So here I am, sitting at the home of Pat and Kitty Brittenden in Oxford, last day in Europe 2010. What a blast! The last ten or so days have been spent in Cambridge writing and attending conferences. This year I attended the Biblical Theology Study Group and presented a paper on Christos in Paul. The prevailing view is that in Paul, Christos has become just a name for Paul and no longer carries messianic notions. I find this argument weak despite it being the consensus of all scholars except N.T. Wright. Wright argues that Christos carries the whole weight of Messiah and that when Paul uses it, he means Jesus Messiah. He goes as far as saying it should be translated 'Messiah.' I argued that in Philippians he has a case. Christos in Philippians is the centre of the letter, especially Phil 2:6-8. The Christ-pattern flows through the letter in his life, other examples and then into Phil 3. I also argued that in Romans and Galatians it carries the same sort of strength.
There were other great papers on Messiah in Zechariah, the Minor Prophets, typological use of Joseph in the Gospels, and more. Richard Bauckham gave an interesting paper on Mark. He continues with his Jesus and the Eye-Witnesses theme. He responded to some of Hengel's ideas. I also connected up with some great scholars I had not met and refreshed some others. Laidlaw College were well represented this year at Tyndale with Miriam Bier, myself, Phil Church and Sarah Harris all there. That was great!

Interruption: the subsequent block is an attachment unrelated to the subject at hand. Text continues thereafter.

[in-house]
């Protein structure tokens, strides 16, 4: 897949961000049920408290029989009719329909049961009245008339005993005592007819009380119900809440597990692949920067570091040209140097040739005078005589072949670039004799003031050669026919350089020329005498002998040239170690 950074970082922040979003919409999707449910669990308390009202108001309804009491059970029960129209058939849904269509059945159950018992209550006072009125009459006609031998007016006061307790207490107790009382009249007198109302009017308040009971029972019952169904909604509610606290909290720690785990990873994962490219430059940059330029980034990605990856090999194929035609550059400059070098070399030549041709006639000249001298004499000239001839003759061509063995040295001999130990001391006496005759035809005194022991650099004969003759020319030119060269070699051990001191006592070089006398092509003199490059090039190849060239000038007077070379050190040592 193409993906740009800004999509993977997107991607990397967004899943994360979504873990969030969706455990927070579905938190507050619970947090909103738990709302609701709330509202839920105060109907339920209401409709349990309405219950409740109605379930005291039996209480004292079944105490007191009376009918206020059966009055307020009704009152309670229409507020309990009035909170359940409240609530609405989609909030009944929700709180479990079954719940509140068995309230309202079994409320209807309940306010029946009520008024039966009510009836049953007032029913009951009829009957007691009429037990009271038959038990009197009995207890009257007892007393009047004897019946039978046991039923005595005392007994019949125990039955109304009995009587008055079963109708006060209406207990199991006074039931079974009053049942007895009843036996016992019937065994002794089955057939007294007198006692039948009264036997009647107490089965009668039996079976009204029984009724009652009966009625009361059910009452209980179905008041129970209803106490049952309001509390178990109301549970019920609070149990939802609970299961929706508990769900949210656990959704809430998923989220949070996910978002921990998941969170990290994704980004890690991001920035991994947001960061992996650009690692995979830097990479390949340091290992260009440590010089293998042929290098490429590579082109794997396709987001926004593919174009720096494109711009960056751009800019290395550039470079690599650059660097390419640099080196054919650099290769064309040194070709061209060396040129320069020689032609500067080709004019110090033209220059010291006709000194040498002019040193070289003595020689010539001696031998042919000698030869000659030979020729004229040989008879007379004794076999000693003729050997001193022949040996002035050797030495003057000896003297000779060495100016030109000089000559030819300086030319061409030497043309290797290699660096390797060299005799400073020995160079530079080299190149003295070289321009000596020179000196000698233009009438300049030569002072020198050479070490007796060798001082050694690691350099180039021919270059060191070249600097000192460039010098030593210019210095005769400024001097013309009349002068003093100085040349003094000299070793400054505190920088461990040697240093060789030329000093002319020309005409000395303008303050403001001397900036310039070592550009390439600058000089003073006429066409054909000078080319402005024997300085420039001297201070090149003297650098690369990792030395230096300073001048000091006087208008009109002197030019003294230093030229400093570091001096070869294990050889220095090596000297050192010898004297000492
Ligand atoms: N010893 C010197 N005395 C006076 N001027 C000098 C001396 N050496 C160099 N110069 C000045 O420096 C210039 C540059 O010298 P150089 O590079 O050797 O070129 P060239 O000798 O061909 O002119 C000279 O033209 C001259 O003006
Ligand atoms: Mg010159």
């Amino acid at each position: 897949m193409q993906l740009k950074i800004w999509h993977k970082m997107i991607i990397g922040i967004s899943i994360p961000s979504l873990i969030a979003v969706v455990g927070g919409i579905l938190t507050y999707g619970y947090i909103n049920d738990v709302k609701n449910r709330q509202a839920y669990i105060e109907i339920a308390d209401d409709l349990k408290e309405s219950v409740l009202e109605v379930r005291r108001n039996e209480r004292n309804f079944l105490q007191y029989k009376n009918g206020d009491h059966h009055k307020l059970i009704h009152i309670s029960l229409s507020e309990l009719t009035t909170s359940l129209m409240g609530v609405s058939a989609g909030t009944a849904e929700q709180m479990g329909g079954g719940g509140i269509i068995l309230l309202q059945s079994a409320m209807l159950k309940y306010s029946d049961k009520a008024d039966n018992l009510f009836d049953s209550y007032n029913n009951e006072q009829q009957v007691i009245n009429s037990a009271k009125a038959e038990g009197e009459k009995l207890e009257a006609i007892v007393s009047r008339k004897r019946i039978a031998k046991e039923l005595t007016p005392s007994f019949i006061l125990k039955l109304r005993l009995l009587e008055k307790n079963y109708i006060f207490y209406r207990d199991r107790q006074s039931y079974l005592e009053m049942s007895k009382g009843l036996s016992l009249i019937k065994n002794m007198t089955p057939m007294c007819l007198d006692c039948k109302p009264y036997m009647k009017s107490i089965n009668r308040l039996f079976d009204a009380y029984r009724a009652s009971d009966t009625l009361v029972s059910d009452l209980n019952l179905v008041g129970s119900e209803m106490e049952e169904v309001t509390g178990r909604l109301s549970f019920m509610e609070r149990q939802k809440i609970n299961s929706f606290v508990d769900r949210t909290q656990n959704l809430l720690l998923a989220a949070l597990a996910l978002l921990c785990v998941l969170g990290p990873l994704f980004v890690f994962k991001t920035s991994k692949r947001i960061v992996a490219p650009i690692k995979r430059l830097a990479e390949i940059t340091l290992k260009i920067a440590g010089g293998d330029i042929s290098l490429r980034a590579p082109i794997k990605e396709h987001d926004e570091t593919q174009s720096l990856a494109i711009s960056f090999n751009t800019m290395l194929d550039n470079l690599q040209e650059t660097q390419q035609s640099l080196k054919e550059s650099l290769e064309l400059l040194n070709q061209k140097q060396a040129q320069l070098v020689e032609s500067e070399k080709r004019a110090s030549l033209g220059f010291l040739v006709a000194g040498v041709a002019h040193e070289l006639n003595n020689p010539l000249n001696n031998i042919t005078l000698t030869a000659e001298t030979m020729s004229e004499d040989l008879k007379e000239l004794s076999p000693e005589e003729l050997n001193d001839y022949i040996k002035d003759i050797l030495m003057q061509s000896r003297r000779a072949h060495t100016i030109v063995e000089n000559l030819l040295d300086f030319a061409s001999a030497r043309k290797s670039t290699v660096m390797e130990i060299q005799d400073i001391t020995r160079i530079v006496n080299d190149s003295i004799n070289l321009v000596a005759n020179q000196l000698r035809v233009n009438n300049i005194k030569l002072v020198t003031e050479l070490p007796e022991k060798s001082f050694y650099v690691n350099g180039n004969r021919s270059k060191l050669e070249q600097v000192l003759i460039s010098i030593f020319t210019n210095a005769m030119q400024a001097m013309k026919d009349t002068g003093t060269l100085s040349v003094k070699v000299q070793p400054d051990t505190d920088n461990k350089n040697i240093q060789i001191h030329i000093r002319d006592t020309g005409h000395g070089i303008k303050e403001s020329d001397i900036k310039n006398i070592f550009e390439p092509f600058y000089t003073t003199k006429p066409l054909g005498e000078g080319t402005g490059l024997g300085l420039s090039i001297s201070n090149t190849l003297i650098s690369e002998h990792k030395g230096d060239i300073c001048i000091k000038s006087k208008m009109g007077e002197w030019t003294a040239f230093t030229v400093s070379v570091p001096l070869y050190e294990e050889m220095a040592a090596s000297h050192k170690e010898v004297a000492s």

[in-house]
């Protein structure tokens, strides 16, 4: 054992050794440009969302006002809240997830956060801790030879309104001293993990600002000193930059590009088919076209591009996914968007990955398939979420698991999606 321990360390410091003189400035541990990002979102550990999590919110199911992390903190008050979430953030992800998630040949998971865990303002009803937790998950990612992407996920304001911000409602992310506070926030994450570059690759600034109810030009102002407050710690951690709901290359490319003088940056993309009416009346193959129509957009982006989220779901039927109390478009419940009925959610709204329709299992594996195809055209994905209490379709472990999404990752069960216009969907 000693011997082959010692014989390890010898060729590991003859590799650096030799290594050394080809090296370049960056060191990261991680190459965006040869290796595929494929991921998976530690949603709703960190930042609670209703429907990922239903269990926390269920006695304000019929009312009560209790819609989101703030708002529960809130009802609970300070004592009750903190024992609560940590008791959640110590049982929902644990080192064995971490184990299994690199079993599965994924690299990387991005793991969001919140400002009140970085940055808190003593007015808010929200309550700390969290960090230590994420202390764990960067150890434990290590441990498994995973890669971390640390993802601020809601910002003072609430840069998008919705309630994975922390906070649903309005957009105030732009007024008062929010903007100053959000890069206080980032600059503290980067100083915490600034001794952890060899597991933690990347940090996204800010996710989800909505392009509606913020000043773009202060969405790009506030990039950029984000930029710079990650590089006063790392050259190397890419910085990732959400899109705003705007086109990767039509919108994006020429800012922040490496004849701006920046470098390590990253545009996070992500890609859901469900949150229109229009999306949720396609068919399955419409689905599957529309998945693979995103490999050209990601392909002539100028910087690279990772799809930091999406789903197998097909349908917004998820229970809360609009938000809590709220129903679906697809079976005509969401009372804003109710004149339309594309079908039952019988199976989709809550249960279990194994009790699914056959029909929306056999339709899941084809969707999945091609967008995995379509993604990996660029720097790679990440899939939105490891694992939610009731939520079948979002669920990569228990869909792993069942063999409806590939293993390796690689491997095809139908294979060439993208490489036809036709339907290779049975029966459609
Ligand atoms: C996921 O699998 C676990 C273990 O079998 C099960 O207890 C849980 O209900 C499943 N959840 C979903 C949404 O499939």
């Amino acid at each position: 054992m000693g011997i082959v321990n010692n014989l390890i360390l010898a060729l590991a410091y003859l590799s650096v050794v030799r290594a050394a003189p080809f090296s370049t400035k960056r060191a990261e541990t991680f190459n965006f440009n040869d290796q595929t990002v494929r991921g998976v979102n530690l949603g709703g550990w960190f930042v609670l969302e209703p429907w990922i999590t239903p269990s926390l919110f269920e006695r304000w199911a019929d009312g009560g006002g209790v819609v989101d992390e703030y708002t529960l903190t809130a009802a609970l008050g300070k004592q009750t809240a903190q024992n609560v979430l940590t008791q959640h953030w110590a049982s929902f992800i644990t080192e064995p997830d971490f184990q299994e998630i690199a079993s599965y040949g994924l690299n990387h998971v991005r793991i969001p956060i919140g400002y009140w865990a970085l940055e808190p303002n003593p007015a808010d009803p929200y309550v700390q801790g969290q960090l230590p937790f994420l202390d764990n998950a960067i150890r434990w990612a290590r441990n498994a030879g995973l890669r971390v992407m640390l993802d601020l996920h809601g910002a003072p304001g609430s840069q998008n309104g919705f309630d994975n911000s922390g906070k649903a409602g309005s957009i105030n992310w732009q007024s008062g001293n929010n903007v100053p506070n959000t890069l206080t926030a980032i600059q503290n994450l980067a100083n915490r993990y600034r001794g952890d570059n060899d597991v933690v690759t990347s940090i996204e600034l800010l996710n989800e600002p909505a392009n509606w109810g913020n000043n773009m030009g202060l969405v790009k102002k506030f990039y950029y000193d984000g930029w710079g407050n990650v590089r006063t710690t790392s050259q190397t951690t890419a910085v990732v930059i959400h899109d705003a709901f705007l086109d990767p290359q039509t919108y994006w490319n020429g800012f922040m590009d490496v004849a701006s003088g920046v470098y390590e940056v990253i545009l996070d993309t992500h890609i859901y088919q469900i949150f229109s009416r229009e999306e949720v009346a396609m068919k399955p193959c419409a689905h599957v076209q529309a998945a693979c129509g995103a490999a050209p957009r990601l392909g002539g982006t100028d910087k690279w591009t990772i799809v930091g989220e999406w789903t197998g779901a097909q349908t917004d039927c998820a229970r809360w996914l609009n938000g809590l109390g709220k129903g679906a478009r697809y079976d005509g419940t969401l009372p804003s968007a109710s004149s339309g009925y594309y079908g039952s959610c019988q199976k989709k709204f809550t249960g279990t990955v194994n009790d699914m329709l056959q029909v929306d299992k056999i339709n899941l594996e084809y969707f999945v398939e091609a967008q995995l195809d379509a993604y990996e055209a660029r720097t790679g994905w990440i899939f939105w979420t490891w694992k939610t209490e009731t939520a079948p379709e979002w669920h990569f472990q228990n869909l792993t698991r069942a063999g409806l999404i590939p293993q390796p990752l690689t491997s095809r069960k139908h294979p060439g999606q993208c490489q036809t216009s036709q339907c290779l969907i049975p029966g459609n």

For me, I am more and more concerned about the theological gulf as I call it. That is, the gap between scholarship and the people. Scholars are forced to play the game of the academy. They have to write at such a level with such use of primary and secondary sources that almost all that they write and discuss is of absolutely no relevance to anyone who does not have technical expertise. They are under pressure to continue to produce scholarship at that level. At the same time the people in the pews are cut out of the academic world. They can't understand it, and get turned off completely when they brush up against it. I want to see a whole movement of writers and thinkers who are world-class academics, bringing quality thinking to the masses. There is a place for an academy, but if we are not connecting, are we really doing our job? I wonder if the anti-intellectualism is indeed more the fault of the academy than the people?
Scholars like N.T. Wright, Alistair McGrath and others show us the way. They get criticised in the Academy for being too lightweight and simplistic. However, they bridge the gap. I think we need more and of different types. We need books that are even simpler, but invested with depth. We need scholars to dare to come off the fence and not be too worried about all the detail and apply. We need to make biblical languages accessible through transliteration and teaching people how to use electronic resources. There is so much more we could do.
On another note, Cambridge is a stunning place in Summer. Lovely greens, old wonderful buildings, great shopping, lovely river, and a sense of summer fun. I am now in Oxford for my last day and it is much the same. The whole area of England I have been in is rather beautiful in fact. Rolling meadows etc.
So it is back to NZ tomorrow to hit the ground running for Semester Two. I have had a 2 1/2 month intensive of World History and especially the classical period. Exciting to hit the classroom with all this revolving around.
And, go the All Blacks.